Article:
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dc.contributor.authorKincade, Jamesen
dc.date.accessioned2018-05-22T12:43:31Z
dc.date.available2018-05-22T12:43:31Z
dc.date.issued1960en
dc.identifier.urihttp://hdl.handle.net/1842/30356
dc.description.abstracten
dc.description.abstractThis is an age of specialisation. We have specialists to assist our entry into the world, and specialists to ease us into the next. We hesitate to read a book or go to the theatre today without the advice of sane critic in our Sunday newspaper or esoteric journal. In order to be a specialist in one subject there is little time left for the reading required to enable us to converse with a specialist in another field of study. This is, perhaps, one general reason for the present malaise in what used to be called philosophical theology. The achievements of modern science have necessitated a reassessment of certain philosophical positions, and in this activity there has been a neglect, by the philosopher, of the developments in modern theology. And these latter developments in turn have compelled the theologian to remain within the confines of his own special subjecten
dc.description.abstractIt soon became evident that in Karl Barth and Paul Tillich one had two theologians who were potent influences in their own spheres (including the geographical spheres of Europe and America), and who were, in addition, at opposite poles both in their theological conclusions and in their attitudes to philosophy. Christian theology has always lived in conversation with its environmental culture. At different times it had been either in close rapport with that culture, utilizing its terminology and its categories, or in direct opposition to it - ploughing its own furrow in the light of its own special revelation. The former attitude is evident in the theology of Paul Tillich, for he attempts a synthesis between philosophy and theology: the latter can be found In the work of Karl Barth, whose attitude is a subtle diastasis in which he is so involved in his theology that he has no interest in philosophy.en
dc.description.abstractIt soon became evident that in Karl Barth and Paul Tillich one had two theologians who were potent influences in their own spheres (including the geographical spheres of Europe and America), and who were, in addition, at opposite poles both in their theological conclusions and in their attitudes to philosophy. Christian theology has always lived in conversation with its environmental culture. At different times it had been either in close rapport with that culture, utilizing its terminology and its categories, or in direct opposition to it - ploughing its own furrow in the light of its own special revelation. The former attitude is evident in the theology of Paul Tillich, for he attempts a synthesis between philosophy and theology: the latter can be found In the work of Karl Barth, whose attitude is a subtle diastasis in which he is so involved in his theology that he has no interest in philosophy.en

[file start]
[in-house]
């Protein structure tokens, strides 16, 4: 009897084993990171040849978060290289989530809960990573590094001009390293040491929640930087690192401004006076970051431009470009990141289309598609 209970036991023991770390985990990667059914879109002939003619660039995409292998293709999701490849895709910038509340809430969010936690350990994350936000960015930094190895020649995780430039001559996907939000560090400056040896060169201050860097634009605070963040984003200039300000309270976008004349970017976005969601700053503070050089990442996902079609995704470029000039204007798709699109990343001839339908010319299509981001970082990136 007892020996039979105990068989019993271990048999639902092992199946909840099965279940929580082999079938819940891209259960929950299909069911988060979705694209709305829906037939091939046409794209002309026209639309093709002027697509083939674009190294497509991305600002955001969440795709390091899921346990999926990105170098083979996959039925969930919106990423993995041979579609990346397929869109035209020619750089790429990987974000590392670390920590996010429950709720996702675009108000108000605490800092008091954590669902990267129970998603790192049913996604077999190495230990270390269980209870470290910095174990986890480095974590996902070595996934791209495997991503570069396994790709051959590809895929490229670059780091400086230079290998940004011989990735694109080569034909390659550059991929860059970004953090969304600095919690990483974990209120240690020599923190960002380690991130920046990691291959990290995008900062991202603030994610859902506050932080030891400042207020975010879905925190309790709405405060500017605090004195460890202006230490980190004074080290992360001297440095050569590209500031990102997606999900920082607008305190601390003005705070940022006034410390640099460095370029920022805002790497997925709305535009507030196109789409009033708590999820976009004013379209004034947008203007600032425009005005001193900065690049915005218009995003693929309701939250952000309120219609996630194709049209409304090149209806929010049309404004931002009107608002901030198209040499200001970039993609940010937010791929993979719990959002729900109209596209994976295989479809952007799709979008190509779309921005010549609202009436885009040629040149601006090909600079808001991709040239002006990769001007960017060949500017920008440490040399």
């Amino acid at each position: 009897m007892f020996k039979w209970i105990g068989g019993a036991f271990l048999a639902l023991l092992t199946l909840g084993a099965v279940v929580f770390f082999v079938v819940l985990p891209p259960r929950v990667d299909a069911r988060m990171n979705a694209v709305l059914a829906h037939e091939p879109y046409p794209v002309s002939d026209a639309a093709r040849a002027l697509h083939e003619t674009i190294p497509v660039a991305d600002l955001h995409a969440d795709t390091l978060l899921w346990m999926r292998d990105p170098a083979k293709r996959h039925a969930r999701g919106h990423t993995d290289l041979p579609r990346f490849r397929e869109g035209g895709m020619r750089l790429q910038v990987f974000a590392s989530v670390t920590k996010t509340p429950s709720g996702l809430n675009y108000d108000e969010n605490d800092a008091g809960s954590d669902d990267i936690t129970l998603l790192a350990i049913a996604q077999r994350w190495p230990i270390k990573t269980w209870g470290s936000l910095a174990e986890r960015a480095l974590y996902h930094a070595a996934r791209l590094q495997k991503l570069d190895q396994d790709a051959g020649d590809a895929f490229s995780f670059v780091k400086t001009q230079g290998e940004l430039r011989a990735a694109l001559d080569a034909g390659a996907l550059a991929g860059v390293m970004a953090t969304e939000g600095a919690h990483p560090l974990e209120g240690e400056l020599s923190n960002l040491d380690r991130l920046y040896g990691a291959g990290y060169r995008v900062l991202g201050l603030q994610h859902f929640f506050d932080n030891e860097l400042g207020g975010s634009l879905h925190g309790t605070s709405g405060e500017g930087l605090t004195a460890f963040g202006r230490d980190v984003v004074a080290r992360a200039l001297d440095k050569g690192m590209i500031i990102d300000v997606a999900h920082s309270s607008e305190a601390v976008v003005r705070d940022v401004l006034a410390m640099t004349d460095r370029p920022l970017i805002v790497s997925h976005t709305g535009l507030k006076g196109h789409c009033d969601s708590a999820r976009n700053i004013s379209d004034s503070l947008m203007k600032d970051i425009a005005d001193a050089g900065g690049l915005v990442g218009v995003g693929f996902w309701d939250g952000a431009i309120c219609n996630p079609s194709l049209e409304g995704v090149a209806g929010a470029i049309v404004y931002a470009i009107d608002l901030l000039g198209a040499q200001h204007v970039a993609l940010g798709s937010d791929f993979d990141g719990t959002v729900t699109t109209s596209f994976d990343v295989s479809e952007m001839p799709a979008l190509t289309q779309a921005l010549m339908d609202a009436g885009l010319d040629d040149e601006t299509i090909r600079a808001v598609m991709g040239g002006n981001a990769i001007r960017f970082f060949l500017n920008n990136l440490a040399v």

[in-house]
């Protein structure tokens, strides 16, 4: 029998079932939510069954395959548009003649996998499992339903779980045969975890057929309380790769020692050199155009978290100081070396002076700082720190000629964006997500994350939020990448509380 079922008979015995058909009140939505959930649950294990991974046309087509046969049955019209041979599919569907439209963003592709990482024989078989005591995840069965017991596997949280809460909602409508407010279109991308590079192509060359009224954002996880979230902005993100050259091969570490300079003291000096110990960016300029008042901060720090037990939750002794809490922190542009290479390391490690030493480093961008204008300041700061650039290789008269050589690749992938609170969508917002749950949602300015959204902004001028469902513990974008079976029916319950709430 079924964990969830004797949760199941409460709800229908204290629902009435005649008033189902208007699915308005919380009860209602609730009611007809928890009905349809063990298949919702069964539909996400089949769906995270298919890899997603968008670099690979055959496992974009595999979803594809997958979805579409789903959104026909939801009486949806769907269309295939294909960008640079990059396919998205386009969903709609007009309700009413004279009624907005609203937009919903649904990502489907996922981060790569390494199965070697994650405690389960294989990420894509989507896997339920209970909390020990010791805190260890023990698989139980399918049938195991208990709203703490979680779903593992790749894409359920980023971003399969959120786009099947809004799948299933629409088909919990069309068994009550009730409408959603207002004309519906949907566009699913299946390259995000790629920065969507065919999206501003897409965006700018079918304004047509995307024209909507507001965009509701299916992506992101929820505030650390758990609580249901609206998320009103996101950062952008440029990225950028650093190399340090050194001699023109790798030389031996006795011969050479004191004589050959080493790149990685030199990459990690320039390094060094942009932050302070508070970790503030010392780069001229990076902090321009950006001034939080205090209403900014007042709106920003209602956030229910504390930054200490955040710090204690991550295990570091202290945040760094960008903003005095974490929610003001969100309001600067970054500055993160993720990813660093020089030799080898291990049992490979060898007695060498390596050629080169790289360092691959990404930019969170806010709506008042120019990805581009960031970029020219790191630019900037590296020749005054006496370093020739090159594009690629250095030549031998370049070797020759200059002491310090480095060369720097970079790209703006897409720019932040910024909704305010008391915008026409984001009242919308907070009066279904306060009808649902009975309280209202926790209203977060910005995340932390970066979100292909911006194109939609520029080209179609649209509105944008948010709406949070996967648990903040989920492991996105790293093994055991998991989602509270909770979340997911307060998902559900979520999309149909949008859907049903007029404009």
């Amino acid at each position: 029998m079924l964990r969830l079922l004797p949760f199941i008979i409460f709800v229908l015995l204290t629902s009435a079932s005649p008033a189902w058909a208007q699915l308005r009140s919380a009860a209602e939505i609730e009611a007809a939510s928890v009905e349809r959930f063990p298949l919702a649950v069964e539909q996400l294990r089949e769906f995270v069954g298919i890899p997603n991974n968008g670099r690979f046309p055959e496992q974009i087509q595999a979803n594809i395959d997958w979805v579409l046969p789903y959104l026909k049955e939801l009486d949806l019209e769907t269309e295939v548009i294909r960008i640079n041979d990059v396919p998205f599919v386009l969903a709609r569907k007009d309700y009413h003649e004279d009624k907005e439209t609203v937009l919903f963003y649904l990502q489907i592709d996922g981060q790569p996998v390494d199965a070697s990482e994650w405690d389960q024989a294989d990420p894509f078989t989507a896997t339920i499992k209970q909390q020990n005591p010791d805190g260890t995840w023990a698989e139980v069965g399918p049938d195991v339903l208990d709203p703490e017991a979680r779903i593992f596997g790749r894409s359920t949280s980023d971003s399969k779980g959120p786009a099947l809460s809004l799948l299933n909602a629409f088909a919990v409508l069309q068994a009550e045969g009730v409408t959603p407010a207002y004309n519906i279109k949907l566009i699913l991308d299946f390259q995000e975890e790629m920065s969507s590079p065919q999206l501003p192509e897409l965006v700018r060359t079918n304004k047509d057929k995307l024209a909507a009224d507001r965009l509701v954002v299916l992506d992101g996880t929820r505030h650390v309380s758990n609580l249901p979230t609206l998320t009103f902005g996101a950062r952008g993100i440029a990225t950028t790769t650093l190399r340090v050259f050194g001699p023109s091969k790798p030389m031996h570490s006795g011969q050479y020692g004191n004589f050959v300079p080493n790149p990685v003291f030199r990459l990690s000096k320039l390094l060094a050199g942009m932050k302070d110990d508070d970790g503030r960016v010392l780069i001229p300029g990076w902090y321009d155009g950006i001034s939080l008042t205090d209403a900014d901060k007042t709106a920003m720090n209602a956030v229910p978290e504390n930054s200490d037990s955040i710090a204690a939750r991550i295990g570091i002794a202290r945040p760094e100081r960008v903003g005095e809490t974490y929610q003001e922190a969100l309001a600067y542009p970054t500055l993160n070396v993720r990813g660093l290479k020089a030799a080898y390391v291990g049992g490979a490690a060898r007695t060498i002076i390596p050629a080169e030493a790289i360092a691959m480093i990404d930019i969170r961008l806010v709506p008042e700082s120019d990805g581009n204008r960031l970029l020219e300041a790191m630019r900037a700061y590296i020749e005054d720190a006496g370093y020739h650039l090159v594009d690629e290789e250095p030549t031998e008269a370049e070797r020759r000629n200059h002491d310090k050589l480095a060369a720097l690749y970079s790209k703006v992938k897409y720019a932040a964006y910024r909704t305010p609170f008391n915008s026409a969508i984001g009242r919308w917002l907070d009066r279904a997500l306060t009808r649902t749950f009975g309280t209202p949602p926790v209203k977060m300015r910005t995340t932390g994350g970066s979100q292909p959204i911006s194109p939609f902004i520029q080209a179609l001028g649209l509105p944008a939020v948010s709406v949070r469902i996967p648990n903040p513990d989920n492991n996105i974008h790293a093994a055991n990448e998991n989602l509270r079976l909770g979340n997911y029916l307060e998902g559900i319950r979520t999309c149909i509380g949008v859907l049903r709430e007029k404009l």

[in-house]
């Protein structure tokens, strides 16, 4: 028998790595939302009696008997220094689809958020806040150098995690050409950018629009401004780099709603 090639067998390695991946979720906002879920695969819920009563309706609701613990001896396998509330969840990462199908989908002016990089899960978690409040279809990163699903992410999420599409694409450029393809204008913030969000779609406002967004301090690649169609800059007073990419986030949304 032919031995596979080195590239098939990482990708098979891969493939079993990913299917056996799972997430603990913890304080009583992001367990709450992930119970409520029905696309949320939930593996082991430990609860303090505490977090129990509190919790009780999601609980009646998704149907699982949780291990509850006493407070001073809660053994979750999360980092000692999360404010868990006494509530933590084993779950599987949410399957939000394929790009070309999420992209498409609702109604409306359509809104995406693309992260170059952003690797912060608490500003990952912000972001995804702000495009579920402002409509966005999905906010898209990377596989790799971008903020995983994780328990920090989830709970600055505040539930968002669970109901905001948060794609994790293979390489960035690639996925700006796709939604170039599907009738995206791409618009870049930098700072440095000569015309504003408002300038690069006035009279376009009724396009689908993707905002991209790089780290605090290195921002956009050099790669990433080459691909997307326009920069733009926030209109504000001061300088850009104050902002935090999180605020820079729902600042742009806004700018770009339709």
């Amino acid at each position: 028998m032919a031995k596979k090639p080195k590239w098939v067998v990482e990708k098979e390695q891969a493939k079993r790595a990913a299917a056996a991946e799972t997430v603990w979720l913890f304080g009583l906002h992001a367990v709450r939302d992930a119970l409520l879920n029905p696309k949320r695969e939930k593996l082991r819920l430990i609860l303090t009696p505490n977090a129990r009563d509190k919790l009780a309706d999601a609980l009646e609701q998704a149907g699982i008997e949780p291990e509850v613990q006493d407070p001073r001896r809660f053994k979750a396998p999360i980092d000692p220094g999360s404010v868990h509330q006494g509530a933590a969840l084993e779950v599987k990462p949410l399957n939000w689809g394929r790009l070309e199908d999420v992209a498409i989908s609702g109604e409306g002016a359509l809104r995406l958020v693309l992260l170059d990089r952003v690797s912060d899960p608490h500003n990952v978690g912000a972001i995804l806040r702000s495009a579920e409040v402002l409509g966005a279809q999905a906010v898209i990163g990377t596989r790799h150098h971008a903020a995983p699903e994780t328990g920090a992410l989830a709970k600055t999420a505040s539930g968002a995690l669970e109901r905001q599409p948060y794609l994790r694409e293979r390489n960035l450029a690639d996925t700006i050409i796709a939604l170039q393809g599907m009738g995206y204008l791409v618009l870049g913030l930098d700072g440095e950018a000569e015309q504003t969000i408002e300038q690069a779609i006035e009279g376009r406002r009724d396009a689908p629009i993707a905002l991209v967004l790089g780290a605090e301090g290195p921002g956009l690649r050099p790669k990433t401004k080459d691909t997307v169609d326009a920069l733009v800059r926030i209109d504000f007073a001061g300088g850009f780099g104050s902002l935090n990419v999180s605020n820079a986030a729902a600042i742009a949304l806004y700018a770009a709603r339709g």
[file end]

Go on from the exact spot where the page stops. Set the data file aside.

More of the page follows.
dc.description.abstractInevitably these two Parts reflect the tone of their subject matter, Barth* s final position in the history of theology may not yet be determined positively, but it is clear that his thought has been informed and stimulated by Kantian and post-Kantian German philosophy; thus it is in comparison with this genre of philosophical thinking that his reflections have been set, Tillich draws on Greek culture and Greek philosophy for his seminal ideas, and therefore his thought is developed by comparison with what I take to be the Socratic-Platonic view of philosophy.en
dc.description.abstractBoth of these Parts are destructive and critical; in general it may be said that Barth appears to limit unduly the concept of the experience of God that is possible for man, and his correspondence theozy of theological ethics suffers from the usual defect of all correspondence theories viz, that it is impossible to determine when, and if, correspondence occurs: Tillich extends the concept of man1 s experience of God to cover practically every experience whatever, and his ethical theory is based upon a faulty metaphysic. Out of the criticism certain positive premisses are evolved and these are explicitly stated in the final two Chapters of Part III; in the latter of these an interpretation of Christian ethics is sketched in outline. In order to establish these conclusions more firmly I felt constrained to put forward some criticisms of the state of present day moral philosophy in England. These form the basis for Part III, and here the quotations and references are, in the main, taken from recent philosophical literature. As I am neither an academic philosopher nor a theologian I cannot be accused of grinding any particular axes, but my objectivity in this, as in all other matters, is of degree only. My sympathies are with the theologian, but my critical instruments were fashioned by the philosophers. In attempting to place a foot in both camps, it may be that "the attempt and not the deed confounds us", but I have been left with my original opinion that the camps are closer together than a superficial view of the present gulf between them would suggest.en
dc.publisherThe University of Edinburghen
dc.relation.ispartofAnnexe Thesis Digitisation Project 2018 Block 19en
dc.relation.isreferencedbyAlready catalogueden
dc.titleA critical examination of the views of Karl Barth and Paul Tillich on philosophy and ethicsen
dc.typeThesis or Dissertationen
dc.type.qualificationlevelDoctoralen
dc.type.qualificationnamePhD Doctor of Philosophyen


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